• In 2017-18 contract negotiations West Midlands Ambulance Service requested compensation from CCGs for handover delays
  • Trust and 22 CCGs entered mediation over the request for compensation
  • Despite mediation the trust said it did not get the agreement it wanted

An ambulance trust sought millions of pounds in compensation from commissioners for “horrendous” handover delays as part of 2017-18 contract negotiations, HSJ has learnt.

West Midlands Ambulance Service Trust’s director for clinical commissioning and service development, Mark Docherty, said the trust had to go into mediation with all 22 clinical commissioning groups in the West Midlands during the latest contracting round, after they refused to agree to compensate the trust for patient handover delays at local hospitals.



West Midlands Ambulance said the delays were ‘unacceptable for patients’

Mr Docherty said some of the handover delays were “horrendous” and “unacceptable for patients”. He said the emergency departments run by Worcestershire Acute Trust and Shrewsbury and Telford Hospital Trust accounted for the biggest proportion of long delays.

Talking about the contracting round, Mr Docherty said: “The point [the trust] was making to CCGs in this contracting round is we cannot afford to have delays in the system, we don’t want them, but if they’re there we need to be recompensed for them.”

He added: “We didn’t get agreement from CCGs, so we’ve had to go down the mediation route; that is very regrettable because it is the first time we’ve had to go down that route and effectively the mediation did bring us extra income but not in the way we would’ve liked.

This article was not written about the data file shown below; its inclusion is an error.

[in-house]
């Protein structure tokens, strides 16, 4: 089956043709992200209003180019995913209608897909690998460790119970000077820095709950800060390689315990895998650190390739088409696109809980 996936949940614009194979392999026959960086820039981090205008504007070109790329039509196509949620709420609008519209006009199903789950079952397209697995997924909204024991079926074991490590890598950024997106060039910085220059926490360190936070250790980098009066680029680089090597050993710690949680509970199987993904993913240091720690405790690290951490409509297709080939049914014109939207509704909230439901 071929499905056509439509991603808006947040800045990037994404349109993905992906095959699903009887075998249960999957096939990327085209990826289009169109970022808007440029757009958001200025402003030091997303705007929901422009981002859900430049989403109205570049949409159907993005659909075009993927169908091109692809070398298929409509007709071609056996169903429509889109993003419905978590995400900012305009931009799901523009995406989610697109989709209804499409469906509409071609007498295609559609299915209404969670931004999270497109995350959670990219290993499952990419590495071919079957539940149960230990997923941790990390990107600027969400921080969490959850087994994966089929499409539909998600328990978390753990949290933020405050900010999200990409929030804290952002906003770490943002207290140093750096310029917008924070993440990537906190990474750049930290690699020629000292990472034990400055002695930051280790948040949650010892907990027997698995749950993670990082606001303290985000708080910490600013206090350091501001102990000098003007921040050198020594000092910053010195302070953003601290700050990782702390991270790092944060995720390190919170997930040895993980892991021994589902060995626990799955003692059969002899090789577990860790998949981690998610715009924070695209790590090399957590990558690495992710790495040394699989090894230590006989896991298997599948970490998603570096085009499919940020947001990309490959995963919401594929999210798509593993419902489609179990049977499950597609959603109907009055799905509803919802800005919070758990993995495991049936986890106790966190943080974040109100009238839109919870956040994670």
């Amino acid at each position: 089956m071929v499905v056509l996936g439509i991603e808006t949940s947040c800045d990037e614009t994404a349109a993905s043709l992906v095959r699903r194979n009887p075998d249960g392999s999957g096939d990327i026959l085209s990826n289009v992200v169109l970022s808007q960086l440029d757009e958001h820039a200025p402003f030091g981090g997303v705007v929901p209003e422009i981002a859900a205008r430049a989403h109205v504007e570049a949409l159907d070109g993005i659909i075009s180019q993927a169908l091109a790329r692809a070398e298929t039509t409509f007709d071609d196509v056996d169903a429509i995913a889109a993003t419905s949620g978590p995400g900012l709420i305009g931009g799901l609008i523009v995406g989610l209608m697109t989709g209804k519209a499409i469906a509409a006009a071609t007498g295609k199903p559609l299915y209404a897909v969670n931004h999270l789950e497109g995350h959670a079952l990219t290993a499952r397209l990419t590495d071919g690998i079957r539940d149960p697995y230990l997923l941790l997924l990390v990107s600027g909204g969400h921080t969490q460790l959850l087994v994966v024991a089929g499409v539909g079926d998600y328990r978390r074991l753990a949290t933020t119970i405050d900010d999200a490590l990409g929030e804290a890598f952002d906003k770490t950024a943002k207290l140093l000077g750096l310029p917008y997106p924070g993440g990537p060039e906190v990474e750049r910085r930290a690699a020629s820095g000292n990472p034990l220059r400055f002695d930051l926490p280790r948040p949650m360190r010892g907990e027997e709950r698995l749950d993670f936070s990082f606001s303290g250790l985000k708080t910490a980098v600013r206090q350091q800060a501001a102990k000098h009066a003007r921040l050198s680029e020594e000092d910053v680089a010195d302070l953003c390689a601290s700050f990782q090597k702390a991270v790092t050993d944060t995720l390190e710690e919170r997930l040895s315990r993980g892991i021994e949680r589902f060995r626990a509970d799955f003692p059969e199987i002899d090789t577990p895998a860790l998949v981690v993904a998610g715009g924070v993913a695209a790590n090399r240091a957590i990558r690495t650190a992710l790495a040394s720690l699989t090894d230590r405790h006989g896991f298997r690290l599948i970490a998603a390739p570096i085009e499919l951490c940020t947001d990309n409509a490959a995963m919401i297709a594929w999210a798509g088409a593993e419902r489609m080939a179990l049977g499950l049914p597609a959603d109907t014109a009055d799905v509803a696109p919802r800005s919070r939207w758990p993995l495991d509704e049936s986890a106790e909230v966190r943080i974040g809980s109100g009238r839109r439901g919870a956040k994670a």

“We would’ve liked a direct link between costs and delay because we felt that would drive improvement.”

HSJ understands the trust asked the CCGs to pay a “full second tariff” on top of the standard tariff for delays over 60 minutes, and “a smaller second tariff” for delays over 30 minutes.

Sandwell and West Birmingham CCG, which negotiated on behalf of all West Midlands CCGs, said matching the request would have resulted in a “significant financial problem for commissioners” as the ambulance trust would be paid up to three times the standard tariff if there were delays over 90 minutes. The CCG said with most delays at 30-45 minutes, matching the request would result in CCGs having to pay the trust an additional £6m.

The commissioners offered to pay a full second tariff for delays over 60 minute only, which would result in paying £1.1m on top of £1.2m already in the contract, which the trust refused. As a result, the talks went into mediation on 21 December.

After the mediation, led by NHS England and NHS Improvement, a contract was signed on the deadline of 23 December. Commissioners agreed to pay the trust an additional £1m in 2017-18, bringing the total to £2.1m.

Addressing the issue of handover delays, Mr Docherty said: “Quite frankly there are some horrendous delays. It is unacceptable for patients.

“It’s not like every hospital is bad. Within this region we’ve got about 22 hospital departments, most of them manage to keep delays to a minimum but there’s probably four that account for the largest proportion of our long delays.

“Within our region it’s Shrewsbury, Telford, Worcestershire and Redditch.”

A board paper published by the ambulance trust on 26 October said: “Levels of [handover] delay have worsened in the first six months of 2016-17, which causes significant concern as we head into the winter period.”

It added that there had been 1,023 delays over 60 minutes from April 2016 to the end of September, which were estimated to have cost the trust more than £1m in lost activity.

A spokeswoman from Sandwell and West Birmingham CCG said: “The West Midlands CCGs have supported West Midlands Ambulance Service’s ambitions to progress such schemes as accelerated rollout of electronic patient record, pilot sites for the ambulance response programme and supported a sustainability and transformation fund application, with the intention of increasing ambulance efficiency to improve response times and to have resource available to respond to 999 calls.

“In doing so commissioners therefore removed their right to any withholdings relating to underperformance, which has resulted in significant resource being available to the trust.”